UK - Despite the recent economic conditions, 40% of defined benefit (DB) and hybrid recovery plans with a scheme valuation date between September 2007 and 2008 managed to avoid the Pensions Regulator's (TPR) funding triggers.

However, the regulatory body has warned many schemes are relying on a recovery in investment performance to pull back the schemes' funding levels.

TPR's latest analysis of recovery plans for schemes with a valuation date of between 22 September 2005 and 21 September 2008 - which is split into three one-year tranches - revealed funding levels had worsened in the latest round of submissions. They fell to a weighted average of 84.7% of technical provisions and 95% on a section 179 basis, as a result of adverse market conditions.

Examination of the 4,931 recovery plans, covering 67% of the schemes eligible to enter the Pension Protection Fund (PPF), showed the recovery plans in the third tranche - between 22 September 2007 and 21 September 2008 - had been agreed in more turbulent times but trustees were also working with sponsors to maximise the flexibility of the recovery plan regime.

This led to an increase in the length of time a recovery plan should take to complete, to a weighted average of 8.3 years against 6.1 years for schemes in the second tranche, and a rise in the use of 'back-end loading', which in some cases was supported by additional forms of security such as contingent assets. 

Figures showed that 40% of the latest scheme recovery plans did not activate any of TPR's four triggers on technical provisions, a recovery plan of more than 10 years, an excessively back-end loaded plan or an inappropriate investment return assumption.

That said, of the 60% that did hit one or more triggers, 36% of schemes hit the technical provision trigger, 12% triggered on back-end loading and 18% on recovery plan length, while 25% of recovery plans activated the trigger on investment return assumptions.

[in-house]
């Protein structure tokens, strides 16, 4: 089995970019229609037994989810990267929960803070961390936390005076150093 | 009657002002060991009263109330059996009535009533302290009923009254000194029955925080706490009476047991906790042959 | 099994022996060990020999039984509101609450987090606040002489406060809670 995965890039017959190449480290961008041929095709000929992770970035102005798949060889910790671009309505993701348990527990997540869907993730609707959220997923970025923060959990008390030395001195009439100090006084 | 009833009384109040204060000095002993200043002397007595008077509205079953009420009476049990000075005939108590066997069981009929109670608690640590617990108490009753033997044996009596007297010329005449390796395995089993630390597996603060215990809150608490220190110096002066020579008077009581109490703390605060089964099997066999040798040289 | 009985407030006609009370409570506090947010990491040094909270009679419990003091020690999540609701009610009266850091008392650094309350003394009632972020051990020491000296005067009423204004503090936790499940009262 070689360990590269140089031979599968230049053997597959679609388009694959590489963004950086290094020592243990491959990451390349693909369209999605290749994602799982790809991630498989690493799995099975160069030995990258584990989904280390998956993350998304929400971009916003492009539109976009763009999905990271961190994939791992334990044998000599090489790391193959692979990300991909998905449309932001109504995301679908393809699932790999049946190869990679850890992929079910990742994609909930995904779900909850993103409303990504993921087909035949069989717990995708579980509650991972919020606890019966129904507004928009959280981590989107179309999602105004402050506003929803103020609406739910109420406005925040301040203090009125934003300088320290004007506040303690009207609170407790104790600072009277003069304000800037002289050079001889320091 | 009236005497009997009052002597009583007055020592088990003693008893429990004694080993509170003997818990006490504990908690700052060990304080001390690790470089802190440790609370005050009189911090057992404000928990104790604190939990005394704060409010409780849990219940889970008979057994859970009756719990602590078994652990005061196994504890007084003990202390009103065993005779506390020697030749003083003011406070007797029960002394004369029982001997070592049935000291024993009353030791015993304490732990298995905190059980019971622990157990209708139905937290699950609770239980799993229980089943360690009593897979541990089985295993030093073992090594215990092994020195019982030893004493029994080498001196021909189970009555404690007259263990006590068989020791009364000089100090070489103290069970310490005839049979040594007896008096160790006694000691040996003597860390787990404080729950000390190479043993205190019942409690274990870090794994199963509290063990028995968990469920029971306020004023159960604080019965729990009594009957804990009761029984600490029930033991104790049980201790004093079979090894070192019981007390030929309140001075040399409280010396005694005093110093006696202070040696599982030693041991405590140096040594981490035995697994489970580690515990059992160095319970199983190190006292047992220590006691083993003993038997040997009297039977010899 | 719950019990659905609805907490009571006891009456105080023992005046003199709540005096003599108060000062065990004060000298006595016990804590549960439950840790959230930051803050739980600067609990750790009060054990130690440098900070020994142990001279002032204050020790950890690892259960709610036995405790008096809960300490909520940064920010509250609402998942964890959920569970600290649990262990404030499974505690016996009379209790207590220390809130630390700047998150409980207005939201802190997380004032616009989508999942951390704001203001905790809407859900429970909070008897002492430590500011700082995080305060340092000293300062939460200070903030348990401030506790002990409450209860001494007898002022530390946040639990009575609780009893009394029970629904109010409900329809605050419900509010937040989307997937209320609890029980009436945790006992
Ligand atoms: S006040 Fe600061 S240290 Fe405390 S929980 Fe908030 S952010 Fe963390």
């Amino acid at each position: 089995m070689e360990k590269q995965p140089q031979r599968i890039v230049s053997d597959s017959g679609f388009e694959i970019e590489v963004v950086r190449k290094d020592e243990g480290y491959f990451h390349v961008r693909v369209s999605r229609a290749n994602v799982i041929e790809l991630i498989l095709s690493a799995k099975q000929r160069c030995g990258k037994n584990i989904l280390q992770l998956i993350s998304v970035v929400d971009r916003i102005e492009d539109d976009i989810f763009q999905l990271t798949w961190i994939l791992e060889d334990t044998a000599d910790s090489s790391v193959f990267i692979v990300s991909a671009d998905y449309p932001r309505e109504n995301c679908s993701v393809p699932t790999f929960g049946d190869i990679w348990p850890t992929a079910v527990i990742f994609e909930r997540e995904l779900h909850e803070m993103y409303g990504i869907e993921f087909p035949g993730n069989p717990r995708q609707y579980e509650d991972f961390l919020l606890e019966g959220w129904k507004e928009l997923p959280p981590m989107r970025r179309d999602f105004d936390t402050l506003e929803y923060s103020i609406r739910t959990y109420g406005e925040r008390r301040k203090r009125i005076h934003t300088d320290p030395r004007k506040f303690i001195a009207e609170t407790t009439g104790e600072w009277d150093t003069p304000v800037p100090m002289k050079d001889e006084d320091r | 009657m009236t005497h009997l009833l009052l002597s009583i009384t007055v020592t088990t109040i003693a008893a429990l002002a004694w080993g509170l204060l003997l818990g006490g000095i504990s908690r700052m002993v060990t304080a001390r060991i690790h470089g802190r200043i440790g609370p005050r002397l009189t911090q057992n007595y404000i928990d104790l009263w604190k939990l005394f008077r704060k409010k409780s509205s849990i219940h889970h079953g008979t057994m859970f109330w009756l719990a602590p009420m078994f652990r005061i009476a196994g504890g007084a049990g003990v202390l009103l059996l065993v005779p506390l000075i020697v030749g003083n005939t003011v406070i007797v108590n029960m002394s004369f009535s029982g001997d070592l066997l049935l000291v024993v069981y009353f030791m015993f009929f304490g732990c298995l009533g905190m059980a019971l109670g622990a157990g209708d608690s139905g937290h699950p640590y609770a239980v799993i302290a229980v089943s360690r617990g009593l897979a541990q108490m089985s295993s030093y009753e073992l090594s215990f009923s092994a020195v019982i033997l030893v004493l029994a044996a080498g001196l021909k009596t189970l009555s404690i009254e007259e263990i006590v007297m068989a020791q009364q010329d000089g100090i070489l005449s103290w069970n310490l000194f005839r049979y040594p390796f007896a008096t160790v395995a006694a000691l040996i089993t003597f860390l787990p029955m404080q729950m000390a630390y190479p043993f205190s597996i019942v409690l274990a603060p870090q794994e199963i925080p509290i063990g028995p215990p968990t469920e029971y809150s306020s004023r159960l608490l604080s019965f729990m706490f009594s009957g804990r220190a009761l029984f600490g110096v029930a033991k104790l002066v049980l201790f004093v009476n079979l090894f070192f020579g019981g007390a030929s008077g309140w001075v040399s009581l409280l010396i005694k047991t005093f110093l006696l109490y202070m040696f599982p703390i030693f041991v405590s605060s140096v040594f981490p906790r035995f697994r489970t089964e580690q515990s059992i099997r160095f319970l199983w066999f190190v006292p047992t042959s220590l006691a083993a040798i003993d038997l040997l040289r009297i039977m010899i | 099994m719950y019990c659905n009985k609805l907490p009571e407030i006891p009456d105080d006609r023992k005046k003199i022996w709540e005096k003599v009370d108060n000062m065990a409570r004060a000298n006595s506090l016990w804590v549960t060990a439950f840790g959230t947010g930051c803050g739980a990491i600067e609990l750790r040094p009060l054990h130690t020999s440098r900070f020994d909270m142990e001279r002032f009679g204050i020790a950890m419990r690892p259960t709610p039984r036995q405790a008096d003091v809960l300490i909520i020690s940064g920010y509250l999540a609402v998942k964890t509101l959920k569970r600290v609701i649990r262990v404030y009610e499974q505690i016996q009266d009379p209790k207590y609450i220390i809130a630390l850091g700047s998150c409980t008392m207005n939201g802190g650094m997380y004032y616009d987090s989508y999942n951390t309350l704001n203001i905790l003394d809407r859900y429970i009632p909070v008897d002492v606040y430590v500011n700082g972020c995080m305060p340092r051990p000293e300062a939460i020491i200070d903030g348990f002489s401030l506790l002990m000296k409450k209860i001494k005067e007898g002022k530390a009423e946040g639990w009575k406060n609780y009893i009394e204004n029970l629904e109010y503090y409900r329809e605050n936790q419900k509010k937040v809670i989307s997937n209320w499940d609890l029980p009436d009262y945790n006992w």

In addition, TPR noted that recovery plans from the third tranche adopted a higher effective single discount rate over UK yields, which it said "implies, all else being equal, a slightly greater reliance on investment outperformance to meet scheme liabilities". So it confirmed that going forward "we will continue to monitor developments in this area".

TPR said it expected to receive another 600 recovery plans before the third tranche is completed, but noted: "In general, the recovery plans appear to reflect both the deterioration in financial conditions, and an increase in the understanding of the scheme funding regime, as trustees use the flexibility available in recovery plans to accommodate the difficulties experienced by some sponsors during turbulent market conditions."

David Norgrove, chair of TPR, said the three tranches of scheme valuations were conducted in different economic circumstances so the analysis explores some of the effects of the downturn on scheme funding.

He added: "We urge trustees to continue to take a prudent approach to assessing schemes' technical provisions, to maintain an honest and open dialogue with employers and to remain aware of the changing economic situation as they focus on the long-term interests of scheme members."

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